Downtown Augusta is welcoming some new faces.
The Richmond County Board of Education began its move Wednesday into the four-story headquarters on Broad Street, even as construction continues on the two bottom floors and the exterior. About 200 employees from 37 departments are expected to fill the renovated building that was once a Davison's department store and an H.L. Green's variety store.
Only boxes, file cabinets and some furniture were moved Wednesday, but employees should began working on the top two floors by Monday, said David Arnold, the district's purchasing director who is spearheading the move.
Superintendent Charles Larke told board members he is saving money by having staff make the move with the help of temporary laborers.
Mr. Arnold said the district is accustomed to moving because it must relocate schools during renovations and transport furniture to new buildings.
"It's very similar to opening a new school. That's why we feel we could do it in-house," he said.
The central office staff on Heckle Street will be the first to move into the new building, marking the beginning of a phased-in process to be complete by September, spokeswoman Mechelle Jordan said.
In September, school officials expect to dedicate the building and hold their first board meeting in the new boardroom.
Dr. Larke said the new 151,200-square-foot facility will reduce the system's travel budget because departments will no longer be spread throughout the county. Also, the boardroom will seat 275 people, many more than the current one.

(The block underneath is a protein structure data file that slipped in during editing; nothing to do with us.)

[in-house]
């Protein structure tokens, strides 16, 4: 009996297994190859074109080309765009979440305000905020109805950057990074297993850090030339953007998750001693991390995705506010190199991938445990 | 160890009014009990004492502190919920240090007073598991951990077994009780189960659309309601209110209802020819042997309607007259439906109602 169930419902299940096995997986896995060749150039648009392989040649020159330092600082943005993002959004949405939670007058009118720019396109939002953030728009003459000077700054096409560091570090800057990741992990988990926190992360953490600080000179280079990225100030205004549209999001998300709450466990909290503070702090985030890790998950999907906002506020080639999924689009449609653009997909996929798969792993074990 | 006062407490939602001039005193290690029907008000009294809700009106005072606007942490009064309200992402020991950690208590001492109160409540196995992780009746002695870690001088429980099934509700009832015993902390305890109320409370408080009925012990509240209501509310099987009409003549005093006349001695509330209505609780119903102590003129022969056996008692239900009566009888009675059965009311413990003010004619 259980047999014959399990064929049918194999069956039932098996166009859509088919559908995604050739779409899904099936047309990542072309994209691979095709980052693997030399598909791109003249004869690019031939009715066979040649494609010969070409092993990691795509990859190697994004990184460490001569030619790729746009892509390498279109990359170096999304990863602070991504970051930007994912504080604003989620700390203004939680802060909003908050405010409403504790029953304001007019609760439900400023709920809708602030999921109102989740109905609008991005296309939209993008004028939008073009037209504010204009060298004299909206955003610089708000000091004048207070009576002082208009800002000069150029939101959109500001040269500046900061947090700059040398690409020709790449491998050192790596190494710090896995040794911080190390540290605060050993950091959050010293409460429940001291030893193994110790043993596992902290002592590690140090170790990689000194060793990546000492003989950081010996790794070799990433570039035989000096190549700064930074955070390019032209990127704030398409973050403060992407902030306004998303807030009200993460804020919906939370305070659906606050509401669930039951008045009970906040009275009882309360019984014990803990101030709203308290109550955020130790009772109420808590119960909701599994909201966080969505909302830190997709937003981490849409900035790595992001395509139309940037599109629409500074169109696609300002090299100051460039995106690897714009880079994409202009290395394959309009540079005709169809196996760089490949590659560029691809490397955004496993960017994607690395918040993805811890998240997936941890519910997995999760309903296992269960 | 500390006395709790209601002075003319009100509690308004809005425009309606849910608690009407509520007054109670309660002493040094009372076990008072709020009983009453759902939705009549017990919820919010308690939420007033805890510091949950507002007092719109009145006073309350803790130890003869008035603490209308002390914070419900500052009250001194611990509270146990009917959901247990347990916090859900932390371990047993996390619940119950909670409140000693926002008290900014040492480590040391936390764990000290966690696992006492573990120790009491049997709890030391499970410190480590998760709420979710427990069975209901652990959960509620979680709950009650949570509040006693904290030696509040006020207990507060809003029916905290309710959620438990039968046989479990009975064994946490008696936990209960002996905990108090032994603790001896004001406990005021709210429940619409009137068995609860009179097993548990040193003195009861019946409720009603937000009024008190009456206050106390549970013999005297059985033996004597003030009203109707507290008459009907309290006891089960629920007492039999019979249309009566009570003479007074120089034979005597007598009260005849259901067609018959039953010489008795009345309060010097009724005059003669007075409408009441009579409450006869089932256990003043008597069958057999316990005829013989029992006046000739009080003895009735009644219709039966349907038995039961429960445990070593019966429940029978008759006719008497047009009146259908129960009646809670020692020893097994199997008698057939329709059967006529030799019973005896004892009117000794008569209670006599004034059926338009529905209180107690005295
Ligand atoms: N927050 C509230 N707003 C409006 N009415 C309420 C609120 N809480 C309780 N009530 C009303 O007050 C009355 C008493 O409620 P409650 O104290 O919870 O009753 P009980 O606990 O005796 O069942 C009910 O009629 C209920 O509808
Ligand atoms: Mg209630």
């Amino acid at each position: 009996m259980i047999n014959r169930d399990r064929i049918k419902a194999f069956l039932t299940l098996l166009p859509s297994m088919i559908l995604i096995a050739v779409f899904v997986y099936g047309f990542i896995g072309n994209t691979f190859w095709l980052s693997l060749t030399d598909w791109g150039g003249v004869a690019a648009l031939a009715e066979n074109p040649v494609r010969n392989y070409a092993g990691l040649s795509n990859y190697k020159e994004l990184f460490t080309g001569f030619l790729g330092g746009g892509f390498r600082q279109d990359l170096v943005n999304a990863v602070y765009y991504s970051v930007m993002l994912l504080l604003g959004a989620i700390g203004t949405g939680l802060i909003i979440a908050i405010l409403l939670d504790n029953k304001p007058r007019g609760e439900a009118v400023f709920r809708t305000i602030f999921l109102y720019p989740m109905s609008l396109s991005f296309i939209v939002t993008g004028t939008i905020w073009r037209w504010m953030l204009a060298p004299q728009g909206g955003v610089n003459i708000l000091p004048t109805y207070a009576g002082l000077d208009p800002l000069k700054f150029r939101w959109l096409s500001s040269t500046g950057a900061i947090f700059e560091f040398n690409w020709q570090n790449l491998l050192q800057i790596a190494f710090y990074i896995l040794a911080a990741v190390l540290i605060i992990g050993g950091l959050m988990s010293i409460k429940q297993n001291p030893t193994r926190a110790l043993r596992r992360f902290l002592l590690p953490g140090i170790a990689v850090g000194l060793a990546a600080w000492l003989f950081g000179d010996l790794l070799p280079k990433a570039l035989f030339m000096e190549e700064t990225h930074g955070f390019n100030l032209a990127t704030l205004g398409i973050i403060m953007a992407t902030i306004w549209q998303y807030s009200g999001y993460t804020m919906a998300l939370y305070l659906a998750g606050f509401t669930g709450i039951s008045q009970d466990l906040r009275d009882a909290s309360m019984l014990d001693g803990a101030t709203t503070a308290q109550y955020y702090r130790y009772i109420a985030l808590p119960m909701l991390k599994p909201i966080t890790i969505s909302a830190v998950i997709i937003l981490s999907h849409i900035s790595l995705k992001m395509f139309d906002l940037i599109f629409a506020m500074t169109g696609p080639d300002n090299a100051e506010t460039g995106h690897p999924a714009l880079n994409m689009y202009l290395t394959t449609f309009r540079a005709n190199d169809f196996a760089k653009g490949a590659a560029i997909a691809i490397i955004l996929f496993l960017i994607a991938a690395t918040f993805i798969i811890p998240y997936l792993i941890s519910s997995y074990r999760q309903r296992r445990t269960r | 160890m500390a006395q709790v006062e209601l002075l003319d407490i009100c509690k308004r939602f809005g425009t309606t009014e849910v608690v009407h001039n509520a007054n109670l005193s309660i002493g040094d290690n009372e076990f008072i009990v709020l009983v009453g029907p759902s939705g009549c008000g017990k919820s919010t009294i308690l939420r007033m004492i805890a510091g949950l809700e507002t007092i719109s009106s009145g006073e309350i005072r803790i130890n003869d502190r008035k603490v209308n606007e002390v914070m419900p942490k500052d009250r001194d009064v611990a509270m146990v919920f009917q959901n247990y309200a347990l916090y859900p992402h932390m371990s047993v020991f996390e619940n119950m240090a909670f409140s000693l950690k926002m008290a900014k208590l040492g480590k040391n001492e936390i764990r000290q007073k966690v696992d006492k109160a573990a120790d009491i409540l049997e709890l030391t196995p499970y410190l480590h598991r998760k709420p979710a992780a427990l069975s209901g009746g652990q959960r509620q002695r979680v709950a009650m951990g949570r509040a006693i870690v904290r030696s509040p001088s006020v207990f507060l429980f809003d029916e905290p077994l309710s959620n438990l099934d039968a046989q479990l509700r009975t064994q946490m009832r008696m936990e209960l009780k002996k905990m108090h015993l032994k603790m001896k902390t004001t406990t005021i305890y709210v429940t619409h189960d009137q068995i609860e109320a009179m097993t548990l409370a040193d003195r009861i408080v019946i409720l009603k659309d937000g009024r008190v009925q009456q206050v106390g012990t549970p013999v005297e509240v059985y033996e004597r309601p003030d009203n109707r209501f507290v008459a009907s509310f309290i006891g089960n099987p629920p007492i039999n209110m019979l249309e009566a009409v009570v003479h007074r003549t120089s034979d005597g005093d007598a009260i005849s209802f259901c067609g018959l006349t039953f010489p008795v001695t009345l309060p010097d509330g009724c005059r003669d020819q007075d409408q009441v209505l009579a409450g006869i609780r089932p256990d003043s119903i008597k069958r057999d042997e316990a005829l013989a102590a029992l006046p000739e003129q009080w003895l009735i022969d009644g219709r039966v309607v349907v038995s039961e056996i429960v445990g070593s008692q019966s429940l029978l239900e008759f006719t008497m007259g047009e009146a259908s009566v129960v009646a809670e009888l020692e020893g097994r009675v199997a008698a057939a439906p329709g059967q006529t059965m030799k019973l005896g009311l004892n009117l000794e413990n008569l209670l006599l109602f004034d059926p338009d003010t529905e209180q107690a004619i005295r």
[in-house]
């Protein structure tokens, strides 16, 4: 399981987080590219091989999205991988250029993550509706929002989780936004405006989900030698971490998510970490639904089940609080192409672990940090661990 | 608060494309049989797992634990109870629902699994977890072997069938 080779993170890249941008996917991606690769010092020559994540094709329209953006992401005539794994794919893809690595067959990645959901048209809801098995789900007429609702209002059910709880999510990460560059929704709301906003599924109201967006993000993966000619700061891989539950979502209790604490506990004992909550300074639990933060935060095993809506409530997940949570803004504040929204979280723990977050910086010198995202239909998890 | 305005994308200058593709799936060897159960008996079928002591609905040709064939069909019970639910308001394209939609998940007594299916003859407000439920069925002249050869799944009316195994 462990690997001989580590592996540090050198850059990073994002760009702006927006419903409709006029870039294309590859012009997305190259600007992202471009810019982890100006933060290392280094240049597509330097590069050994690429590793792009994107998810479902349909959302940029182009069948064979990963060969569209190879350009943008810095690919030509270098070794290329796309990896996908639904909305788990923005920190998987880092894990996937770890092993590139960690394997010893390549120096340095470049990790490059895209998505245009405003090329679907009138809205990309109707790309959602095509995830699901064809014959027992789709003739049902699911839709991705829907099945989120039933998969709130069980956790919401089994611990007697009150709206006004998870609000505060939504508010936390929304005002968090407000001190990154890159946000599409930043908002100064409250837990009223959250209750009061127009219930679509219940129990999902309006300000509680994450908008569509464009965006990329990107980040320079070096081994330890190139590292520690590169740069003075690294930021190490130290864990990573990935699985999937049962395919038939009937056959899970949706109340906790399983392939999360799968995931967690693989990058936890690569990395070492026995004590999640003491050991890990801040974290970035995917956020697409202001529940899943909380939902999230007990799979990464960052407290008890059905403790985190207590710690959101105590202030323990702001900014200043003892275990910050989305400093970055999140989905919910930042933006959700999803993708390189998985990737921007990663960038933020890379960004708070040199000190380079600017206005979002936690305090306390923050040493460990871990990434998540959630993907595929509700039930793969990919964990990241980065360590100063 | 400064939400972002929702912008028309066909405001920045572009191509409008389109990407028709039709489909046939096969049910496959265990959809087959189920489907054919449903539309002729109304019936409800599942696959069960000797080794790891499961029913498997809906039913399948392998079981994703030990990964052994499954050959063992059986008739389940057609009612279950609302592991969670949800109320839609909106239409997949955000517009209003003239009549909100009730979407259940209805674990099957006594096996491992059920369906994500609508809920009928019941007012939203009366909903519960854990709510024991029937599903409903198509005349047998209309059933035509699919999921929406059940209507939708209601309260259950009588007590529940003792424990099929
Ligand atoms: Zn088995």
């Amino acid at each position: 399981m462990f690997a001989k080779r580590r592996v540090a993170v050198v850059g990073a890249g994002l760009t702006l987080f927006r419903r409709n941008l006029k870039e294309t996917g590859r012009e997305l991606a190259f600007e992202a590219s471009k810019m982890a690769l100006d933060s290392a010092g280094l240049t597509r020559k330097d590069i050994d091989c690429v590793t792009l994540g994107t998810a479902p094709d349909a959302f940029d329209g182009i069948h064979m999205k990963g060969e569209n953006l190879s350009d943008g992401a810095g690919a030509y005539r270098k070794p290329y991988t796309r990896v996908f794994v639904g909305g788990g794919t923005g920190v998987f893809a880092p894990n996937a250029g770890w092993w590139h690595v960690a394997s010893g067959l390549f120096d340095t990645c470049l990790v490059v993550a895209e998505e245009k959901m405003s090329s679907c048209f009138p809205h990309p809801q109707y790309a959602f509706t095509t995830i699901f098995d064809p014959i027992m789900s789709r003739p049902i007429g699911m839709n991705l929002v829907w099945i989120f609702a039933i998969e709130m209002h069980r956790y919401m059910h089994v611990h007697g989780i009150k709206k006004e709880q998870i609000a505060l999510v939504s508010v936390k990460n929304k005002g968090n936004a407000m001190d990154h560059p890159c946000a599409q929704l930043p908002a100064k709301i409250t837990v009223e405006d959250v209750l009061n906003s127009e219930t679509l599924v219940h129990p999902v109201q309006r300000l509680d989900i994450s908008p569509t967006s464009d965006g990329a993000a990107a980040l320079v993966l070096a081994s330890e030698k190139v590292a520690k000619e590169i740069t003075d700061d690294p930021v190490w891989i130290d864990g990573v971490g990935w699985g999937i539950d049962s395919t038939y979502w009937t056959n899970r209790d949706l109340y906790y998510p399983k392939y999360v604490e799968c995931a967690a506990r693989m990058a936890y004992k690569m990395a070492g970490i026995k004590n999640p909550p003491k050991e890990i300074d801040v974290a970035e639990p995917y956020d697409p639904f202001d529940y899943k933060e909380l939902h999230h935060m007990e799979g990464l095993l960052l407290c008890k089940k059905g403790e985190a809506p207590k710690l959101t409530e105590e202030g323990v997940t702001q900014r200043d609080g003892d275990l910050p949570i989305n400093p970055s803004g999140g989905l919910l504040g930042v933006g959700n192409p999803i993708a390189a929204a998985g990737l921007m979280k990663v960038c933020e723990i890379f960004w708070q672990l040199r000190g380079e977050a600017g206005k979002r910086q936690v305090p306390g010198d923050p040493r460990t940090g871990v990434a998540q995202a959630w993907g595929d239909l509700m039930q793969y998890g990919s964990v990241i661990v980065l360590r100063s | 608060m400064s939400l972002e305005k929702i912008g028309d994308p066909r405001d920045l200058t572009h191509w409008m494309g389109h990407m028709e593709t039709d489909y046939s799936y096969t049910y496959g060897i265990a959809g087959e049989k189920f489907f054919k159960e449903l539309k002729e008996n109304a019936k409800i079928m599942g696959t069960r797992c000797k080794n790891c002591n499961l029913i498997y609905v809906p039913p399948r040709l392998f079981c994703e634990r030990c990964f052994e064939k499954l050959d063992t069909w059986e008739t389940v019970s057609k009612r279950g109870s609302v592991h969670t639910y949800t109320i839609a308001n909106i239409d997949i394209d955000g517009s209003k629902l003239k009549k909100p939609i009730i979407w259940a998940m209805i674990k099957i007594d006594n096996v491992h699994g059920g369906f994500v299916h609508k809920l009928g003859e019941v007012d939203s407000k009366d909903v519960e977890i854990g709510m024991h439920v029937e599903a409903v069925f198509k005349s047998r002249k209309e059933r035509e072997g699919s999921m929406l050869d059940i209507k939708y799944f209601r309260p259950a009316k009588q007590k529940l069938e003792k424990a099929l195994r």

The downtown offices originally were set to open in December. That was later changed to February, and now officials are looking at September.
The delay has been blamed on construction site flooding, water table problems and structural concerns. Even with the opening of the third and fourth floors, the contractors will continue working on the building through September as they put the finishing touches on the $11 million project.
The cost has ballooned by more than a million dollars because of the added problems. The basement required waterproofing and a roof deck needed to be replaced.
Such contingency costs are always anticipated in renovations, said project director Jeff Baker, of Hanscomb/GMK.
The new headquarters' construction is funded by special purpose local option sales tax revenue, and Mr. Arnold said the office should provide a boost for business in downtown Augusta.
"It's going to be a shot in the arm for Broad Street," he said.
Reach Greg Rickabaugh at (706) 828-3851 or email@example.com.
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